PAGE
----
Friday, January 23, 2004

Friedman

Thomas Friedman writes the following:

God bless the Democratic Party's primary voters in Iowa. They may have rescued our chances of succeeding in Iraq and even winning the war of ideas within the Arab-Muslim world. Go Hawkeyes!

How so? Well, it seems to me that Iowa Democrats, in opting for John Kerry and John Edwards over Howard Dean, signaled (among other things) that they want a presidential candidate who is serious about fighting the war against the Islamist totalitarianism threatening open societies.

"It was a good night for the [Tony] Blair Democrats in Iowa," said Will Marshall, president of the Progressive Policy Institute. By "Blair Democrats," Mr. Marshall was referring to those Democrats who voted for the Iraq war, and conveyed "a toughness and resolve to face down America's enemies," but who believe the Bush team has mismanaged the project. This is so important because there has been no credible opposition to the Bush foreign policy since the Iraq war. Democrats have been intimidated either by Mr. Bush or by Mr. Dean.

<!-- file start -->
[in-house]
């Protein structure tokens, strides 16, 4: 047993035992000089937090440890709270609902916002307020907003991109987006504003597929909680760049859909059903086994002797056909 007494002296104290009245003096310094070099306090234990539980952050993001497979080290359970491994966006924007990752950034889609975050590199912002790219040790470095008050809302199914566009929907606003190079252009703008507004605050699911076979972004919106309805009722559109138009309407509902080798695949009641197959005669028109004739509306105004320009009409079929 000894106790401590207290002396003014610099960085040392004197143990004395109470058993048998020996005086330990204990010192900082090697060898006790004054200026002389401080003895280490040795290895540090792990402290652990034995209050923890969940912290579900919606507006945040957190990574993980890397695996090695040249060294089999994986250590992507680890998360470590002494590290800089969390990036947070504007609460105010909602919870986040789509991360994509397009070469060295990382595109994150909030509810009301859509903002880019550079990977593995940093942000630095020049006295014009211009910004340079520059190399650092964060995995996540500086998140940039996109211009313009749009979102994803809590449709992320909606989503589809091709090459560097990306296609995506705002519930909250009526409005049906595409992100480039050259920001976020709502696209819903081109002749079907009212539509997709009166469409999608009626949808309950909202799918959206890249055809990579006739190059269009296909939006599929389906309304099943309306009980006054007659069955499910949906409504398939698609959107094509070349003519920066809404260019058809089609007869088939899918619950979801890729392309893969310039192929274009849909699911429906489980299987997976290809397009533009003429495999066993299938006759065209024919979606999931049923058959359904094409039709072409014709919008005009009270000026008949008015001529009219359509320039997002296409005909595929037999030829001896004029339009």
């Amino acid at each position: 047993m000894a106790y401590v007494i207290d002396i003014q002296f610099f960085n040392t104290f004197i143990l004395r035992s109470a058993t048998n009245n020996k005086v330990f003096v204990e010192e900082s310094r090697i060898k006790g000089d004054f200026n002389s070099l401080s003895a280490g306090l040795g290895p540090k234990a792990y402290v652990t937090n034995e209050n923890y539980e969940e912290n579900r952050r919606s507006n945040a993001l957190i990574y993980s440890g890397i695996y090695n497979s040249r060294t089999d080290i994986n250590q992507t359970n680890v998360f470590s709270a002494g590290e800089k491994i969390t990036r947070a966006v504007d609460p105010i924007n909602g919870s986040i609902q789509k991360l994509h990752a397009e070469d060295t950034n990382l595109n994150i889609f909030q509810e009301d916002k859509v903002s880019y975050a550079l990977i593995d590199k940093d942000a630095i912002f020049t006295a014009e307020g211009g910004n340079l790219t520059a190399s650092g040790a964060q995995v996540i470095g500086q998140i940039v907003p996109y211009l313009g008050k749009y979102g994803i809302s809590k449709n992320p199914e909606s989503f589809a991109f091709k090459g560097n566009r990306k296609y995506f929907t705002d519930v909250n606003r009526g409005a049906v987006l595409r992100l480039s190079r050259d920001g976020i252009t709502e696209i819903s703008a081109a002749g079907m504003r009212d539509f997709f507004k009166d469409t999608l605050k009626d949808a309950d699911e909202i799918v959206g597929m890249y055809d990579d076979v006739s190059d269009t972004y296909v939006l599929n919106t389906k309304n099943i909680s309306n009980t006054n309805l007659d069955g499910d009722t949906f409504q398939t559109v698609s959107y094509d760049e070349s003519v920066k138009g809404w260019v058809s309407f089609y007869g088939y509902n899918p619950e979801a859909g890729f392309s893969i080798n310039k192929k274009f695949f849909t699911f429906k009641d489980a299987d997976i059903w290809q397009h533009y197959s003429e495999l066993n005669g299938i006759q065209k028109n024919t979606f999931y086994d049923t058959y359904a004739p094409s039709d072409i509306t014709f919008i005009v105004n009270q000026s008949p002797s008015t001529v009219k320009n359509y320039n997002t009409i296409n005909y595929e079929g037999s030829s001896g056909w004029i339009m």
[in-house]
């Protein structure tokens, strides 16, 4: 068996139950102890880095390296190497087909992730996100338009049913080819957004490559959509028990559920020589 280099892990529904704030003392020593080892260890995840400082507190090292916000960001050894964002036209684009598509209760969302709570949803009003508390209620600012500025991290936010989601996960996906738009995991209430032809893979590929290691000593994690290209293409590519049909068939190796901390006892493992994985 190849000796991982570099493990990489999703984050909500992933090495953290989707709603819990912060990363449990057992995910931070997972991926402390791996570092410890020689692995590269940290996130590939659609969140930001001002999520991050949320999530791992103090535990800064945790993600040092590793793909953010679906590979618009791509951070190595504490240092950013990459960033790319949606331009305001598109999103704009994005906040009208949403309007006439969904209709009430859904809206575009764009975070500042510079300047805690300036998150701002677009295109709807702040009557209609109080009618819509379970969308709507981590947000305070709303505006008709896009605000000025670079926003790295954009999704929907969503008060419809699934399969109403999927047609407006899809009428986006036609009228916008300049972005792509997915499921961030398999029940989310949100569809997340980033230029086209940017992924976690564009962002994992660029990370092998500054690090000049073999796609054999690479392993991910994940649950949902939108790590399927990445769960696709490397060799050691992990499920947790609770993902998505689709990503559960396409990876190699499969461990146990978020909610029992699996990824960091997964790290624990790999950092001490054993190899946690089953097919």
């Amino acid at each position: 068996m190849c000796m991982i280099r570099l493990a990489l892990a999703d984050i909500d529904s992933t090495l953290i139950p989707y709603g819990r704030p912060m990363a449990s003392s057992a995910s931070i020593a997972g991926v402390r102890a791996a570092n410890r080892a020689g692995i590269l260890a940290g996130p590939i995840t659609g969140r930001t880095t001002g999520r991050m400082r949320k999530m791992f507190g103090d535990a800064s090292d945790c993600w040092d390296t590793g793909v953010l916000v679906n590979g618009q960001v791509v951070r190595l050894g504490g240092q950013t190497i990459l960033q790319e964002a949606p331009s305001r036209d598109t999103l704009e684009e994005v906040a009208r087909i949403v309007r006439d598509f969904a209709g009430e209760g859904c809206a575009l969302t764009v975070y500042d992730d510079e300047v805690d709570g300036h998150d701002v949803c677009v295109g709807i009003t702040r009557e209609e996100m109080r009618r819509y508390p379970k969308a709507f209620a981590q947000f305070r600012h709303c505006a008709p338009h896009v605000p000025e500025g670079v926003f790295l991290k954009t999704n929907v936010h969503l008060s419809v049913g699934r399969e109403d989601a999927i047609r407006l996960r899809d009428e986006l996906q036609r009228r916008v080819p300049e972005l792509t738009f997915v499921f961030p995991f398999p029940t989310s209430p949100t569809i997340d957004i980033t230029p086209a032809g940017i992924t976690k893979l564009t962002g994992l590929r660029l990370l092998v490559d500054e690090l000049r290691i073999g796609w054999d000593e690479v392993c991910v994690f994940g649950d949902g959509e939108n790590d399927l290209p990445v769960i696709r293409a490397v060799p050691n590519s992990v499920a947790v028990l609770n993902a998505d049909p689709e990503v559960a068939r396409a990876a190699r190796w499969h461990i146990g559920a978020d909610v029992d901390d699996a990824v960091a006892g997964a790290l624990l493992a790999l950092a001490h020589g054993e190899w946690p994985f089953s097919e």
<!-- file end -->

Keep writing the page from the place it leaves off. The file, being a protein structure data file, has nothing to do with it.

I wonder if Friedman really believes that Kerry and Edwards could win "the war of ideas within the Arab-Muslim world." So far, I have seen absolutely no evidence of it and plenty to the contrary. For example, Kerry chides Bush's foreign policy as an "ideological foreign policy", the inference being that his would not. But, Mr. Friedman, isn't that what Kerry would need in order to win "the war of ideas within the Arab-Muslim world?" Is this a war that can be one without ideology?


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